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Police cuts report

Police forces have reduced costs since 2011, but do not have a clear understanding of the demands placed upon them or of the factors that affect their costs, according to an official report.

Amyas Morse, head of the National Audit Office (NAO), says: “Although police forces have successfully reduced costs, without a thorough understanding of demand or the factors that bear on their costs it is difficult for them to transform services intelligently. The Home Office also needs to be better informed to discharge its responsibilities. It needs to work with HMIC, the College of Policing and forces to gain a clearer understanding of the health of the service, particularly around demand and on when forces may be at risk of failing to meet the needs of local communities.”

According to the NAO, the Home Office also needs to be better informed to make sure forces are providing value for money. According to the report, the funding to police and crime commissioners decreased by £2.3 billion (25 per cent) in real-terms between 2010-11 and 2015-16. Taking into account changes in central and local government funding, total funding to individual forces has reduced by between 12 per cent and 23 per cent.

The auditors say that the department does not have good enough information to work out by how much it can reduce funding without degrading services, or when it may need to support individual forces. The police sector is working to identify information which could give early warning of a force at risk. However, despite the reports and data produced by HMIC, there is insufficient information to identify signs of the sector being unable to deliver services, there are unclear links between financial reductions and service pressures and limited data on police productivity.

Although crime statistics indicate that the level of crime has fallen since 2010-11, police forces do not have a good enough understanding of the demand for their services. Statistics on levels of crime exclude some types of crime. Moreover, HM Inspectorate of Constabulary (HMIC) data on demand for police services from emergency and priority incidents shows that only 22 per cent of incidents that police responded to were crime-related. HMIC estimates that only 10 of 43 forces have a sophisticated understanding of demand. There are no standards for measuring demand and, in the view of the NAO, no comprehensive national picture of demand across policing.

While financial reserves across all forces with comparable data have increased by 35 per cent in real-terms between 2010-11 and 2013-14, this is not necessarily a sign of financial health. As forces cannot run deficits, reserves enable them to manage financial uncertainty, fund investment, and, on occasion, offset funding reductions. But forces cannot rely on using reserves to offset funding reductions over several years. A Police and Crime Commissioners Treasurers’ Society review of forces’ reserve position has found that Commissioners are planning to reduce reserves by 41 per cent between April 2014 and April 2017.

The NAO adds that forces will need to transform the service they deliver if they are to meet the financial challenge and address the changing nature of crime. The Department has not had its budget protected during the last Parliament, and police forces will likely face further significant funding reductions. According to the NAO, organisations in the police accountability system are not yet supporting forces to improve their capacity and capability in relation to business skills.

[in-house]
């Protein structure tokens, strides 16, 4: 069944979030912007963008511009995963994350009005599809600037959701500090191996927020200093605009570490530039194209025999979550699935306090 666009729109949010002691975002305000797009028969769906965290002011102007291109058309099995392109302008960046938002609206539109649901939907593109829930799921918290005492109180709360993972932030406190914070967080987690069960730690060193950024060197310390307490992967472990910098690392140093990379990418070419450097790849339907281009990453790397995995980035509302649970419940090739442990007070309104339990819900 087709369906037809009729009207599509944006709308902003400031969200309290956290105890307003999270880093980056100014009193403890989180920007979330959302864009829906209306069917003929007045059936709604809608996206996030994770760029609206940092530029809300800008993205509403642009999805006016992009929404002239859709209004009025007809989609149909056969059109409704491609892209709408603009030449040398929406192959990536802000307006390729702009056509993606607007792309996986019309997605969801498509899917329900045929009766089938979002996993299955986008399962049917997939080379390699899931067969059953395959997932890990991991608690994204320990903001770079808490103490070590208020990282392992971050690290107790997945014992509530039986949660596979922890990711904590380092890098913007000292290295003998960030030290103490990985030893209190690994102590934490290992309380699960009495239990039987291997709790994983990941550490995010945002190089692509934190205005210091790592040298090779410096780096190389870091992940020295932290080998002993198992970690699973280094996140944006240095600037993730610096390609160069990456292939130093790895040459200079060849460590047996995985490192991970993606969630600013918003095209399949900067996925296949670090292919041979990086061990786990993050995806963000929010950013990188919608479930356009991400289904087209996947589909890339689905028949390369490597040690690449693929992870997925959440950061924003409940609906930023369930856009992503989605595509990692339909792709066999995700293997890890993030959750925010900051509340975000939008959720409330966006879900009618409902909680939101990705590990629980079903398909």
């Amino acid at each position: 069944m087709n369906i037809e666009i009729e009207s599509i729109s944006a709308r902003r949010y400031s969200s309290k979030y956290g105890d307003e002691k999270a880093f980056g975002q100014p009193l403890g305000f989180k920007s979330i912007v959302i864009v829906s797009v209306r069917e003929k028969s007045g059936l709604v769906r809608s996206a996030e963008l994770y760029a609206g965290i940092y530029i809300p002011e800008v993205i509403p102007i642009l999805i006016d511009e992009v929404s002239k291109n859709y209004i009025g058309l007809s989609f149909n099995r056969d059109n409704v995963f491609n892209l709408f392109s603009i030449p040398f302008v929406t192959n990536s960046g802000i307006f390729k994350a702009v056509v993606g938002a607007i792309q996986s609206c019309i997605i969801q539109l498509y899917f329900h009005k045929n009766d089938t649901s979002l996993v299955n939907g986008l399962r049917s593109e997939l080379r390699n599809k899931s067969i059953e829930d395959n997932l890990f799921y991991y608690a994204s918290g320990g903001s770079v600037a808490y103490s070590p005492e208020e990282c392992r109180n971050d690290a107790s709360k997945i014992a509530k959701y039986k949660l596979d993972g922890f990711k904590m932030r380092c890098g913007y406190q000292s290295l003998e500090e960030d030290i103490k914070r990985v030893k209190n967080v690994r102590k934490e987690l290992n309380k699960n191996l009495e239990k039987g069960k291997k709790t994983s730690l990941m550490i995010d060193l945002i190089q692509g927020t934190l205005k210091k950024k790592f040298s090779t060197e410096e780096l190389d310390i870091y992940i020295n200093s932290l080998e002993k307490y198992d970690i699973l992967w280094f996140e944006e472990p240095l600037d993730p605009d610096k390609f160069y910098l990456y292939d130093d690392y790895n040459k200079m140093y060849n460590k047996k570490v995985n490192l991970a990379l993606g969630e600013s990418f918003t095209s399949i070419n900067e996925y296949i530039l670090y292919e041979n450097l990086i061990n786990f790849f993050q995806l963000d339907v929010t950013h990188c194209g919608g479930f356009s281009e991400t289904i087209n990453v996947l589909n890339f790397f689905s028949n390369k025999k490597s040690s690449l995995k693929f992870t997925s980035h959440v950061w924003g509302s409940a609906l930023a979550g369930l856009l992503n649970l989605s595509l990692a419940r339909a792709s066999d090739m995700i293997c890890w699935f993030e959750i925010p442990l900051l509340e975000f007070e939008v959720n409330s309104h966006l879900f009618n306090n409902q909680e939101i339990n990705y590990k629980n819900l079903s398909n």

Police comment

National Police Chiefs’ Council Vice Chair, Assistant Commissioner Martin Hewitt said: “Forces have risen to the challenge of austerity making £2.53bn worth of savings and losing 36,672 officers and staff in the process. We have kept up a good service to the public but, with diminished resources and a major shift in demand, chief constables have had to make tough decisions about which issues are a priority for their force.

“Only 22 per cent of incoming calls to the police are about crime, but the resource implication of calls will differ dramatically dependent on the seriousness and type of offence. Substantial demand comes from public protection issues, such as management of sex offenders and reports of missing people, as well as reallocating resources to deal with a huge increase in reports of child abuse, counter-terrorism issues and cyber-crime. The NPCC, the College of Policing and individual forces have been working hard to gain a better understanding of this change in demand and how to shape the service to meet it.

“We are determined to be as innovative and resourceful as possible to ensure that we continue to deliver an effective service. This means having the right people with the right skills, whether in specialist areas of investigation, such as digital, or in business to understand force demand and manage change programmes. We will continue to support the College in their work to ensure that recruitment and training reflects the skills modern police forces need.

“It’s unrealistic to think that further cuts can be absorbed with no significant impact on the service. Many forces are having to use their financial reserves – usually set aside for development, unforeseen circumstances and major incidents – to cushion the impact of budget reductions. This has particularly been the case when funding settlements have been so late, leaving little time for forces to adjust budgets to deal with unforeseen last minute cuts.

“The report shines an important light on the shortcomings of the current funding model, which puts a disproportionate strain on some forces. We would support a review into how policing should be funded going forward.”

Pictured: disused police station in north London.


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